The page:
I came across Nnedi Okorafor a few months ago when I was browsing TedTalks. In a talk at the TEDGlobal Conference in August 2017, she discussed Afrofuturism and read out some excerpts from her Binti novella trilogy and from Lagoon. In the talk, she said:
“Science fiction is one of the greatest and most effective forms of political writing.
It’s all about the question, “What if?”
Still, not all science fiction has the same ancestral bloodline, that line being Western-rooted science fiction, which is mostly white and male.”
Despite piquing my interest, I hadn’t picked up any of Okorafor’s books until two weeks ago, as most of them fall into the Young Adult (YA) category.
After finishing The City of Brass by S.A. Chakraborty, I was on the lookout for something equally gripping to read. I found myself thinking back to that Ted Talk, and decided that Lagoon—her second adult novel—may be exciting and innovative enough to capture my interest during the “comedown” of finishing such an excellent book.
Lagoon more than accomplished that task. While there were elements of it that bored me somewhat (the lack of subtlety on certain themes, the lack of depth in many characters, for example), I was sufficiently invested in the story that I read it in a few days.
The book centres on three main characters: a marine biologist, a soldier and a famous rapper. The three are brought together in the aftermath of an alien arrival in Lagos, Nigeria. In the ensuing chaos, Okorafor takes the reader on a whirlwind ride around the city and beyond, following different characters affected by the events.
I found the following comment from io9 on Okorafor’s website, which seems a rather pithy summary:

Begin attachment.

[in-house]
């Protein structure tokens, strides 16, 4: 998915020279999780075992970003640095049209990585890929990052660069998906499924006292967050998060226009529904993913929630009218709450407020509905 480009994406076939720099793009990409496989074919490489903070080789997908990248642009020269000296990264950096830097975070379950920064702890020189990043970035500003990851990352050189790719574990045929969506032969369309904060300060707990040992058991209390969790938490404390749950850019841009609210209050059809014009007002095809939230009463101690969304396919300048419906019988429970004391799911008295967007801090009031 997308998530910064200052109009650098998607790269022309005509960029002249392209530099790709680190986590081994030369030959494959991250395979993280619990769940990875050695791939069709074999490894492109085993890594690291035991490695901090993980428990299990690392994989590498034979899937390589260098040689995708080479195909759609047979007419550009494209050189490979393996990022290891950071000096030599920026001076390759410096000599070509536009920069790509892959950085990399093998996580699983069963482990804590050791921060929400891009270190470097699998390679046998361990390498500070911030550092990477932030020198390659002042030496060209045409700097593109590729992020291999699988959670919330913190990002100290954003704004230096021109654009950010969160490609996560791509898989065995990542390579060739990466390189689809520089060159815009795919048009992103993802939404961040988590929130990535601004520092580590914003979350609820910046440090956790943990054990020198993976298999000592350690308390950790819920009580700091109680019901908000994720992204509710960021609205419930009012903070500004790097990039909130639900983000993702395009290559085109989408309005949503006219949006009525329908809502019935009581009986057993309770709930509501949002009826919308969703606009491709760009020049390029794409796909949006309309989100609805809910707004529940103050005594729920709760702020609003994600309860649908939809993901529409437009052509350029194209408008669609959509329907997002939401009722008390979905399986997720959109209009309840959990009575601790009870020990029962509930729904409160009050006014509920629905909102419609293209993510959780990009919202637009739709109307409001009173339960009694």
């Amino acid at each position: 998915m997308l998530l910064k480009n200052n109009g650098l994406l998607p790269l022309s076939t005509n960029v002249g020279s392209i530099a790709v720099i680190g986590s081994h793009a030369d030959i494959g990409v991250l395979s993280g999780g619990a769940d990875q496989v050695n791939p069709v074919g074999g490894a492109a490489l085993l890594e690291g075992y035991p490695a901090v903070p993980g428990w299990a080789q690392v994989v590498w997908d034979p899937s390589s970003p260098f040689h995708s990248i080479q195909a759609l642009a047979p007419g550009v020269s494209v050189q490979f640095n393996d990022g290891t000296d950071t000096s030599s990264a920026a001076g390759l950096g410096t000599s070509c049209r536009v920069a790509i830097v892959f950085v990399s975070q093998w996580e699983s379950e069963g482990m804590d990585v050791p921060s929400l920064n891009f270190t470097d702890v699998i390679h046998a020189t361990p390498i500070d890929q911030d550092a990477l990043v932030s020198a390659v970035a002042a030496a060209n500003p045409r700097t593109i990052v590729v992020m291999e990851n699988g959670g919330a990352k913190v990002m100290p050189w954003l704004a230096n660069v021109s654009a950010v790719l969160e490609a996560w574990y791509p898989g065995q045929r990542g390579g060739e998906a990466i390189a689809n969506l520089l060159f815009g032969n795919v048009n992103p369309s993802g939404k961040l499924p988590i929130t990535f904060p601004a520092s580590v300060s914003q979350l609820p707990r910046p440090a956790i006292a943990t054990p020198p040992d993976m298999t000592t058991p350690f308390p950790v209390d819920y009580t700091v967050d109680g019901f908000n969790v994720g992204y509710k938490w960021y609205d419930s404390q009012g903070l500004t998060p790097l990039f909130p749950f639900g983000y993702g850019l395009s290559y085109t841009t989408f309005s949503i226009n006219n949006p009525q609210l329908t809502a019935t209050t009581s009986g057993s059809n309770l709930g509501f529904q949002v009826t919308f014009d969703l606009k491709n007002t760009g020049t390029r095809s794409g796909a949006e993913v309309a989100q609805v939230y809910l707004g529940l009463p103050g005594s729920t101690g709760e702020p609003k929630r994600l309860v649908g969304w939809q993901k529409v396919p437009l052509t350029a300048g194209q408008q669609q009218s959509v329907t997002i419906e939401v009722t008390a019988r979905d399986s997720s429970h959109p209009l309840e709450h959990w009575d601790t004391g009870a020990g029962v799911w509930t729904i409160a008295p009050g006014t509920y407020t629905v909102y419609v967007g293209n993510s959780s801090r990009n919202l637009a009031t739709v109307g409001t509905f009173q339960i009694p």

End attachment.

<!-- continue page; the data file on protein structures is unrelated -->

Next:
“Lagoon, Nnedi Okorafor’s latest novel, is a swirling writhing cross section of life in Lagos, Nigeria as aliens make contact for the first time ever. It doesn’t go smoothly — a fact which allows Okorafor to bring to life a fascinating view of Lagos in all its contradictions.”
The structure of the book is somewhat chaotic, flitting from one character to the next in rapid succession. At times this was tiring, as I wanted some consistency to the storyline, but then again, this style reflects the chaos of the events which are unfolding. Despite my initial reservations, this turned out to be a clever device on the part of the author.
I already knew that Okorafor could craft a compelling story just from her 10 minute Ted Talk. The writing in Lagoon is accessible and engaging. I got the impression that she was more focused on creating a well-woven story than worrying about flowery, descriptive language. One criticism I must mention though: never have I seen the word ‘undulating’ repeated so much as in this book. Don’t get me wrong, it’s a great word, but surely an editor at some point must have noticed the repetition and considered substituting it for ‘rippling’ or ‘waving’?!
Anyway, now that’s out of the way we can move on to one final point. Okorafor grew up in the US but she is clearly tuned in to Nigerian society and politics. Perhaps as a sort-of-outsider, she has a clearer birds-eye view. I read a lot of books by Nigerian authors and enjoy learning more about the country. Through this fictional story, the author has provided a sweeping insight into the diversity of Nigerian culture.
I’ll finish with a quote from the book itself:
“Adaora was beginning to see why Ayodele’s people had chosen the city of Lagos. If they’d landed in New York, Tokyo or London, the governments of these places would have quickly swooped in to hide, isolate and study the aliens. Here in Lagos, there was no such order.
Yet and still, the country had vigorous life. Everybody wants to leave Lagos, she thought. But nobody goes. Lagos is in the blood. We run back to Lagos the moment we step out, even though we may have vowed never to come back.”